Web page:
How Healthcare Systems Can Build Lifelong Patient Relationships

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Today’s environment of shorter hospital stays and increased outpatient services adds complexity to developing life-long relationships between patients and health systems. These relationships require consistent, on-going efforts and hardwired behavior throughout the full spectrum of provider settings and interactions.

Patients move among a variety of outpatient service providers, which comes with less time and fewer opportunities to form bonded personal relationships. Further complicating the process, patients are now tasked with personal empowerment and responsibility for their own healthcare, which could lead to fear, frustration, and probably healthcare shopping for the provider who delivers the most support. Medically complex patients are at an added risk of mismanaging their treatments if there is inadequate or no home support.

  1. Home monitoring and other home interventions can be one care solution that may offer opportunities for lasting relationships. When the majority of care and medical management is delivered in the home, home health services providers can hold invaluable positions on behalf of the healthcare system with an opportunities to form memorable relationships with patients. However, home care services are typically short term and many patients may not have access to those services. That is where telephone visits from a caring nurse can deliver an on-going, powerful, and cost-effective solution.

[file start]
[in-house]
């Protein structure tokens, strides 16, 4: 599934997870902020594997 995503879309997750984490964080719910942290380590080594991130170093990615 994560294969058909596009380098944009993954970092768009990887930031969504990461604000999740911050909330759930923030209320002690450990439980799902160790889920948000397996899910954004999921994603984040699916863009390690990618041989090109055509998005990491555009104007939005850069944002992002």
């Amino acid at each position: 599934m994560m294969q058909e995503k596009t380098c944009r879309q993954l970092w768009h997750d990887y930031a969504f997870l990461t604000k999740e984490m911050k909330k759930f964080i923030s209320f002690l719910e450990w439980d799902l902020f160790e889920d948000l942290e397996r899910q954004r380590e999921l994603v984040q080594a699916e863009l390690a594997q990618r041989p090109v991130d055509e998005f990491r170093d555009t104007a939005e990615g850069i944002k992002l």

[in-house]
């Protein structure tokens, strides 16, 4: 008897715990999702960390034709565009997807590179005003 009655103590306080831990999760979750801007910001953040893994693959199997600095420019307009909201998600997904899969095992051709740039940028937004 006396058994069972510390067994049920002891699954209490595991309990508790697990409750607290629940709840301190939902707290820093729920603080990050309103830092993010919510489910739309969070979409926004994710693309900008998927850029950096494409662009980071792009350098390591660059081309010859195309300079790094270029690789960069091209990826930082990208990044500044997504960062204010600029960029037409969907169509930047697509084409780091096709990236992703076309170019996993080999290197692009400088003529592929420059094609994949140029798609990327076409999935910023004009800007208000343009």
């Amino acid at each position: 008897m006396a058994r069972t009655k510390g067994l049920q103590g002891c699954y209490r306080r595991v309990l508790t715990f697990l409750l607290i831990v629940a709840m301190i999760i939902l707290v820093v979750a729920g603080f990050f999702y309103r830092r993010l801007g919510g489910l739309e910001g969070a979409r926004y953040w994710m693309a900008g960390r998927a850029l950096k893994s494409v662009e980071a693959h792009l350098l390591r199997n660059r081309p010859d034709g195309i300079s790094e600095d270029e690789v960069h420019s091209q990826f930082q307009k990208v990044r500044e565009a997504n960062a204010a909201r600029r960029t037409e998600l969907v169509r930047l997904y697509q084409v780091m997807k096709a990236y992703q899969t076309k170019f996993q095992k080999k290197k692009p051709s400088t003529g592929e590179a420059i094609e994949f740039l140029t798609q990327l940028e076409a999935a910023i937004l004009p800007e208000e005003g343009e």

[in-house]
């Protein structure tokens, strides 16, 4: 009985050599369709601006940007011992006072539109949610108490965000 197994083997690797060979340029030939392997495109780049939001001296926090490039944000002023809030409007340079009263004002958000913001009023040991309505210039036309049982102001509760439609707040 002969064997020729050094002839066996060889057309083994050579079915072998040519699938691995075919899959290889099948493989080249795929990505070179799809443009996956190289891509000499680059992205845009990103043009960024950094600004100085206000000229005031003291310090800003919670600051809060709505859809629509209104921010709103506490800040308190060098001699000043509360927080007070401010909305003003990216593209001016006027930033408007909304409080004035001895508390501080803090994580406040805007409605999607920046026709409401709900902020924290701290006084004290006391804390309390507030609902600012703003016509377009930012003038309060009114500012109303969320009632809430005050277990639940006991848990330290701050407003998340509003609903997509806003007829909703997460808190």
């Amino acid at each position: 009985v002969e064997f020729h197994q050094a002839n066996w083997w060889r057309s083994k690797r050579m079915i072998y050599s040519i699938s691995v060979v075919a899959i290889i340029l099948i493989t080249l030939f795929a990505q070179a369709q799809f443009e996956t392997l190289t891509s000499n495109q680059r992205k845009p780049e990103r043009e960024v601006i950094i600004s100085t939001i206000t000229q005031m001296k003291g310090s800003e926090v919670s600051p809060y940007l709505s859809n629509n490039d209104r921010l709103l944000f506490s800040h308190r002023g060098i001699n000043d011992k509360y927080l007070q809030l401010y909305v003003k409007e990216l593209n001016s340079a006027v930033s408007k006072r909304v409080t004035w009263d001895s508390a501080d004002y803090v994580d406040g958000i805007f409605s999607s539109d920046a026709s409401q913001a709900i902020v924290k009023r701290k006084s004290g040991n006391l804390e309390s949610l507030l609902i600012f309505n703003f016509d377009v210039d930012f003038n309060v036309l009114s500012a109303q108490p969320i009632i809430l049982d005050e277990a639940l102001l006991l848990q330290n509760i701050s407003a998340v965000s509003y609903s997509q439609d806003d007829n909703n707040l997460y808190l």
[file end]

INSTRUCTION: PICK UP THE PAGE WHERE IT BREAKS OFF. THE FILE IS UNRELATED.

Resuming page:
2. A nurse advice lines enables patients to learn about their condition in the relaxed and safe atmosphere of their own home and to have nurse advice available over the phone when they have concerning symptoms or questions. A nurse advice line can help build a patient’s confidence that a healthcare professional is always available or knowing that “my nurse” will call on scheduled days to help them through their treatment plan—motivating patient compliance and signaling to the patient that the healthcare system truly cares. Real relationships that represent the healthcare system are formed with these phone visits. AccessNurse records show us that more than 60% of symptomatic callers told us that they would have gone to the ED if they had not called the nurse advice line and been referred to lower levels of care or received advice on how to resolve their symptoms through home care.
  3. Within the first 48 hours of discharge, 15 percent of discharged patients require a nurse intervention to ensure compliance with the post-discharge plan of care. The art and science of effective telephonic nursing requires special assessment and communication skills that deliver measurable results. As an outsourced call center representing many large prestigious healthcare organizations, our talented nurses focus on these types of interaction.

Although nurse triage and patient engagement calls provide impressive and measurable cost containment, the compassionate nurses who develop warm personal relationships present the face of an organization and that organization’s “caring” message to patients and their families. These caring and personal interactions build long-term patient/provider relationships.

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